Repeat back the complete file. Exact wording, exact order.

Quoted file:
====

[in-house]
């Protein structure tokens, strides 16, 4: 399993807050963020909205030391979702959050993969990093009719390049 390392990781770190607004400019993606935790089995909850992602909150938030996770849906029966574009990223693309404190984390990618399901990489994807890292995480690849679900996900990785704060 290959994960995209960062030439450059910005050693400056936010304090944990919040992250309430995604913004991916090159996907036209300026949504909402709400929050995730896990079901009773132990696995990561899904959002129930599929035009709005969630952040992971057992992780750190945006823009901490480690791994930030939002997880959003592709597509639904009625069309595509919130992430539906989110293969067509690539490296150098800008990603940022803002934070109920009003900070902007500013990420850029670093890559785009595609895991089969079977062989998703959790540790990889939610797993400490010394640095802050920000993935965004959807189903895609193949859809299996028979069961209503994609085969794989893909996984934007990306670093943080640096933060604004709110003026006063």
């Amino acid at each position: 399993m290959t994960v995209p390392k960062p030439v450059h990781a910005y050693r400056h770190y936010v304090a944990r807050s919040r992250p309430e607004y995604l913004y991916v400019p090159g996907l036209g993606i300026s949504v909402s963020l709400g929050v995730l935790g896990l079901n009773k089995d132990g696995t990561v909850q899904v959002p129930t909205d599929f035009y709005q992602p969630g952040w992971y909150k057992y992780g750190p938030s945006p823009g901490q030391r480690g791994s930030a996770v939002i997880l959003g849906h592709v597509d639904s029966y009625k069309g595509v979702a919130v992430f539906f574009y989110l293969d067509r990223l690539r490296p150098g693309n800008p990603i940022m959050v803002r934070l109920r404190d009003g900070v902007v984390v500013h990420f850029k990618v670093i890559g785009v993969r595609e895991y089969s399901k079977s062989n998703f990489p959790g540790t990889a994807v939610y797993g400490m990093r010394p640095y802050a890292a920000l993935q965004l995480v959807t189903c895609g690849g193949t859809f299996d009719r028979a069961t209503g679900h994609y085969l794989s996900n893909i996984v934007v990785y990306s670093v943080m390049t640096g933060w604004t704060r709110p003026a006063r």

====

[in-house]
């Protein structure tokens, strides 16, 4: 399993807050963020909205030391979702959050993969990093009719390049 390392990781770190607004400019993606935790089995909850992602909150938030996770849906029966574009990223693309404190984390990618399901990489994807890292995480690849679900996900990785704060 290959994960995209960062030439450059910005050693400056936010304090944990919040992250309430995604913004991916090159996907036209300026949504909402709400929050995730896990079901009773132990696995990561899904959002129930599929035009709005969630952040992971057992992780750190945006823009901490480690791994930030939002997880959003592709597509639904009625069309595509919130992430539906989110293969067509690539490296150098800008990603940022803002934070109920009003900070902007500013990420850029670093890559785009595609895991089969079977062989998703959790540790990889939610797993400490010394640095802050920000993935965004959807189903895609193949859809299996028979069961209503994609085969794989893909996984934007990306670093943080640096933060604004709110003026006063």
């Amino acid at each position: 399993m290959t994960v995209p390392k960062p030439v450059h990781a910005y050693r400056h770190y936010v304090a944990r807050s919040r992250p309430e607004y995604l913004y991916v400019p090159g996907l036209g993606i300026s949504v909402s963020l709400g929050v995730l935790g896990l079901n009773k089995d132990g696995t990561v909850q899904v959002p129930t909205d599929f035009y709005q992602p969630g952040w992971y909150k057992y992780g750190p938030s945006p823009g901490q030391r480690g791994s930030a996770v939002i997880l959003g849906h592709v597509d639904s029966y009625k069309g595509v979702a919130v992430f539906f574009y989110l293969d067509r990223l690539r490296p150098g693309n800008p990603i940022m959050v803002r934070l109920r404190d009003g900070v902007v984390v500013h990420f850029k990618v670093i890559g785009v993969r595609e895991y089969s399901k079977s062989n998703f990489p959790g540790t990889a994807v939610y797993g400490m990093r010394p640095y802050a890292a920000l993935q965004l995480v959807t189903c895609g690849g193949t859809f299996d009719r028979a069961t209503g679900h994609y085969l794989s996900n893909i996984v934007v990785y990306s670093v943080m390049t640096g933060w604004t704060r709110p003026a006063r």